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Legal news from Friday, July 17, 2009
by Jaclyn Belczyk

The US Court of Appeals for the Second Circuit ruled Friday in favor of three organizations that had challenged the denial of a visa to a controversial Swiss Muslim scholar, reviving their claim. Tariq Ramadan had been invited to teach at the University of Notre Dame in 2004, but the …

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by Jaclyn Belczyk

Chinese officials from Beijing's Civil Affairs Bureau on Friday shut down the legal research center of the Gongmeng human rights group. Officials confiscated computers and other equipment, telling staff that the center was not properly registered. A lawyer for Gongmeng said that the research center was part of Gongmeng, …

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by Christian Ehret

Finance expert William Brodsky on Friday called for the merger of the Securities and Exchange Commission (SEC) and the Commodity Futures Trading Commission (CFTC). Brodsky and others testified before the US House of Representatives Committee on Financial Services to discuss Obama administration proposals for financial regulatory reform. The Chicago Board Options …

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by Christian Ehret

The Supreme Court of Pakistan on Friday acquitted opposition leader Nawaz Sharif on charges of hijacking a plane carrying General Pervez Musharraf in 1999. The conviction had barred Sharif from running for office, although the court lifted the ban in May. It was alleged that then-prime minister Sharif ordered Musharraf's …

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by Jaclyn Belczyk

Former Boeing engineer Dongfan "Greg" Chung was convicted Thursday of stealing corporate trade secrets related to the US Space Shuttle program and turning them over to China in the first ever trial under the Economic Espionage Act. Chung, a native of China, was tried in the US District Court for the Central …

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by Christian Ehret

The US Senate approved a bill Thursday that would expand hate crimes law to include crimes motivated by sexual orientation or gender. The Matthew Shepard Hate Crimes Prevention Act would provide federal assistance to state and local authorities to prosecute hate crimes and would allow the federal government to prosecute such crimes that state …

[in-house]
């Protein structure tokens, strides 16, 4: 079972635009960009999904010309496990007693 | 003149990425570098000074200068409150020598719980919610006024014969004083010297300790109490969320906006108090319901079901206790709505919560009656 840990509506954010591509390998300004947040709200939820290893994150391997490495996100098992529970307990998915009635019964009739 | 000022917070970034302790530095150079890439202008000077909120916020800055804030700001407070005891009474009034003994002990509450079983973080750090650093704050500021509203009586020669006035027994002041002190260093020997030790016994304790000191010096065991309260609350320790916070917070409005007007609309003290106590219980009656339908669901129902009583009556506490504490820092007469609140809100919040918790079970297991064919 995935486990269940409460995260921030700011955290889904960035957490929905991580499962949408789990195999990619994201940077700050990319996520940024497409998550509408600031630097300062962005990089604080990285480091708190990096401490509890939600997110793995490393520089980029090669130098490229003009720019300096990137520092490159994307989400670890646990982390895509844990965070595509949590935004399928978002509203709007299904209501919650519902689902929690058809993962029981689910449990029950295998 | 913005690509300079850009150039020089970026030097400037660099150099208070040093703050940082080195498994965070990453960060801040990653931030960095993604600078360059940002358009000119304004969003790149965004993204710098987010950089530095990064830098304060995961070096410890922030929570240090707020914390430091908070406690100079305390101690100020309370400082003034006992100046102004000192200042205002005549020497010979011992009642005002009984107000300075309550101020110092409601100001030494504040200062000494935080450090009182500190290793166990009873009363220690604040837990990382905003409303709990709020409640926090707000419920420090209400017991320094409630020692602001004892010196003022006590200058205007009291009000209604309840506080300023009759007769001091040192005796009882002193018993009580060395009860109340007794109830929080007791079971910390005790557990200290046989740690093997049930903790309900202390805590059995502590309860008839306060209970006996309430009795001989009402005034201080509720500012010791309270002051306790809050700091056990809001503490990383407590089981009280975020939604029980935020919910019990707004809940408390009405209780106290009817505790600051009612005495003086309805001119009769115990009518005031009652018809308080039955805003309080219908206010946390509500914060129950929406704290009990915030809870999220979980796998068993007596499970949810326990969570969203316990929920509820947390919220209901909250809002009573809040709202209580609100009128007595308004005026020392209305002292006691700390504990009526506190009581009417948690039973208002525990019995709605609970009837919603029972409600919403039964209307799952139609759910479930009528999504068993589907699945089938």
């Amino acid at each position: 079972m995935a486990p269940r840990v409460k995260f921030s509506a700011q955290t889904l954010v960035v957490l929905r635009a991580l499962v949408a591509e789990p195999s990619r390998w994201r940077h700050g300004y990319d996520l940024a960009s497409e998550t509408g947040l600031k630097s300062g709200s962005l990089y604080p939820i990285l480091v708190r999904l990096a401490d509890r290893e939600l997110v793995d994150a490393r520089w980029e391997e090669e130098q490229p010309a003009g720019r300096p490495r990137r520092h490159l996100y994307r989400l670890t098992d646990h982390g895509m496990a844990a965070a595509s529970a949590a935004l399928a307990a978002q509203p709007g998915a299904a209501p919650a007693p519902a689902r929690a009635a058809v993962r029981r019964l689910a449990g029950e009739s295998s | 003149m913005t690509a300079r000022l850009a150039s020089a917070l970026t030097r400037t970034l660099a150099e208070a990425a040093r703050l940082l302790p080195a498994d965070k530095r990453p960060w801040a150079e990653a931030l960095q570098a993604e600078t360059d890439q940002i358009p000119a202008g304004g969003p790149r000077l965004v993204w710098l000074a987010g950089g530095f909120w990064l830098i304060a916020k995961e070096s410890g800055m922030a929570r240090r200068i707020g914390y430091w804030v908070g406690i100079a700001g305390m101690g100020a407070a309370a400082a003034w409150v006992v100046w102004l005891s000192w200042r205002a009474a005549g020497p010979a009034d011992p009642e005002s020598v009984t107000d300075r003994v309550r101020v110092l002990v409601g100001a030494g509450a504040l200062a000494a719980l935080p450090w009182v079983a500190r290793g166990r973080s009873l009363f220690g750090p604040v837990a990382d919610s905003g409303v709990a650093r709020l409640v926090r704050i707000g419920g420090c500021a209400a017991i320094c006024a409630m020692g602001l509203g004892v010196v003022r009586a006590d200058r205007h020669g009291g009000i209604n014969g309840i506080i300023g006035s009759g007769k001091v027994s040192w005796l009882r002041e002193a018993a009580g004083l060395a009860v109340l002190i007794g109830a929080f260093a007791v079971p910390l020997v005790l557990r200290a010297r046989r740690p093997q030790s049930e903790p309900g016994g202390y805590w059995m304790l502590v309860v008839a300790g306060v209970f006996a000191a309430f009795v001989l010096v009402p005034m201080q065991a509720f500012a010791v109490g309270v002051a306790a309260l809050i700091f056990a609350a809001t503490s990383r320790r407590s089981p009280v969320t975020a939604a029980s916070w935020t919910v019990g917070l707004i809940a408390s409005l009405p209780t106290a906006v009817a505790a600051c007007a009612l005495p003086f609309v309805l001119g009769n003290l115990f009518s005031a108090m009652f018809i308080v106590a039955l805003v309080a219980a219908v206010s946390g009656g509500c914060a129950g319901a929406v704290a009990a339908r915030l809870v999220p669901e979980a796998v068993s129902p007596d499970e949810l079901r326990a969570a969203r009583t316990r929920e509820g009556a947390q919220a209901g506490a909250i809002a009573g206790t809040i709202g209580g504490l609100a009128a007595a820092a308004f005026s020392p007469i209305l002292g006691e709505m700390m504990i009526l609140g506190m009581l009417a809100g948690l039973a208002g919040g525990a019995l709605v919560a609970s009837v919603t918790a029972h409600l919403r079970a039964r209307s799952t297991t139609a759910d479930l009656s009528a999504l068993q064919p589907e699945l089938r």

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by Christian Ehret

A federal judge on Thursday dismissed a suit against Secretary of State Hillary Rodham Clinton for allegedly misusing FBI background records to obtain information on Republican White House employees during Bill Clinton's presidency. US District Judge Royce Lamberth removed Clinton as a defendant in the case because there was no legal basis to require …

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by Jaclyn Belczyk

The Greek Parliament voted Wednesday to approve legislation that would create a DNA database and allow the use of surveillance cameras in fighting crime. The measure, supported by the ruling conservative New Democracy party, would allow for the collection of DNA samples from all criminal suspects. Upon acquittal, the sample would …

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by Christian Ehret

Former US Department of Justice Office of Legal Counsel lawyer John Yoo defended warrantless wiretapping in an essay published Thursday by the Wall Street Journal. Yoo was responding to a report released by five government agencies that alleged that the Bush administration's warrantless wiretapping program …

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by Matt Glenn

Lawyers for ousted Thai prime minister Thaksin Shinawatra challenged the Thai government's decision to seize $2.2 billion of Thaksin's assets during a hearing Wednesday before Thailand's Supreme Court Criminal Division for Political Office Holders. The attorney general claims Thaksin is unusually rich and accused him of making his …

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